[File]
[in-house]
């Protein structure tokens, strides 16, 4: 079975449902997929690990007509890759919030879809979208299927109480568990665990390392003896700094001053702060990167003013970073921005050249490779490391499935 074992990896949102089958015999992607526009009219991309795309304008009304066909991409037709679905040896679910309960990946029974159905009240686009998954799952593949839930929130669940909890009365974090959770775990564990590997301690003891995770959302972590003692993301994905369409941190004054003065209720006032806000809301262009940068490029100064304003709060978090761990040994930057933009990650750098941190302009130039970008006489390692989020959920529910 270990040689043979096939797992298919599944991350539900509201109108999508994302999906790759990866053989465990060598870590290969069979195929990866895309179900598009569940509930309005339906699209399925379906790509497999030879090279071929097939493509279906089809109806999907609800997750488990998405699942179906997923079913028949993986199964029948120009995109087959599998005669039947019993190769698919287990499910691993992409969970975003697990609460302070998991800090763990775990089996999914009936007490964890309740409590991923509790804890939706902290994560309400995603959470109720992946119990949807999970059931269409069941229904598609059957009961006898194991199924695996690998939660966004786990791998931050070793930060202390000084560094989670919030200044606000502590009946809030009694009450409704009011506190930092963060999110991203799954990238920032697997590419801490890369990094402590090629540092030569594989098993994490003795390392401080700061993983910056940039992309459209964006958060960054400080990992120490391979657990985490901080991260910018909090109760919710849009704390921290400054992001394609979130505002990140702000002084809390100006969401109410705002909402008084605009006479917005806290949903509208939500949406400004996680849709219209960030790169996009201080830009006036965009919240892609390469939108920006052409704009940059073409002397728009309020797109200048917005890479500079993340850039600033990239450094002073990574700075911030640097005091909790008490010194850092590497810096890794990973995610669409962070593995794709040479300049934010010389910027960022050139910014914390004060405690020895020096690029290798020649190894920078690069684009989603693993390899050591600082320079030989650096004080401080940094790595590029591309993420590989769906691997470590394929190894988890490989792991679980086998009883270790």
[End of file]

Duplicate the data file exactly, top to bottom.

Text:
[in-house]
């Protein structure tokens, strides 16, 4: 079975449902997929690990007509890759919030879809979208299927109480568990665990390392003896700094001053702060990167003013970073921005050249490779490391499935 074992990896949102089958015999992607526009009219991309795309304008009304066909991409037709679905040896679910309960990946029974159905009240686009998954799952593949839930929130669940909890009365974090959770775990564990590997301690003891995770959302972590003692993301994905369409941190004054003065209720006032806000809301262009940068490029100064304003709060978090761990040994930057933009990650750098941190302009130039970008006489390692989020959920529910 270990040689043979096939797992298919599944991350539900509201109108999508994302999906790759990866053989465990060598870590290969069979195929990866895309179900598009569940509930309005339906699209399925379906790509497999030879090279071929097939493509279906089809109806999907609800997750488990998405699942179906997923079913028949993986199964029948120009995109087959599998005669039947019993190769698919287990499910691993992409969970975003697990609460302070998991800090763990775990089996999914009936007490964890309740409590991923509790804890939706902290994560309400995603959470109720992946119990949807999970059931269409069941229904598609059957009961006898194991199924695996690998939660966004786990791998931050070793930060202390000084560094989670919030200044606000502590009946809030009694009450409704009011506190930092963060999110991203799954990238920032697997590419801490890369990094402590090629540092030569594989098993994490003795390392401080700061993983910056940039992309459209964006958060960054400080990992120490391979657990985490901080991260910018909090109760919710849009704390921290400054992001394609979130505002990140702000002084809390100006969401109410705002909402008084605009006479917005806290949903509208939500949406400004996680849709219209960030790169996009201080830009006036965009919240892609390469939108920006052409704009940059073409002397728009309020797109200048917005890479500079993340850039600033990239450094002073990574700075911030640097005091909790008490010194850092590497810096890794990973995610669409962070593995794709040479300049934010010389910027960022050139910014914390004060405690020895020096690029290798020649190894920078690069684009989603693993390899050591600082320079030989650096004080401080940094790595590029591309993420590989769906691997470590394929190894988890490989792991679980086998009883270790």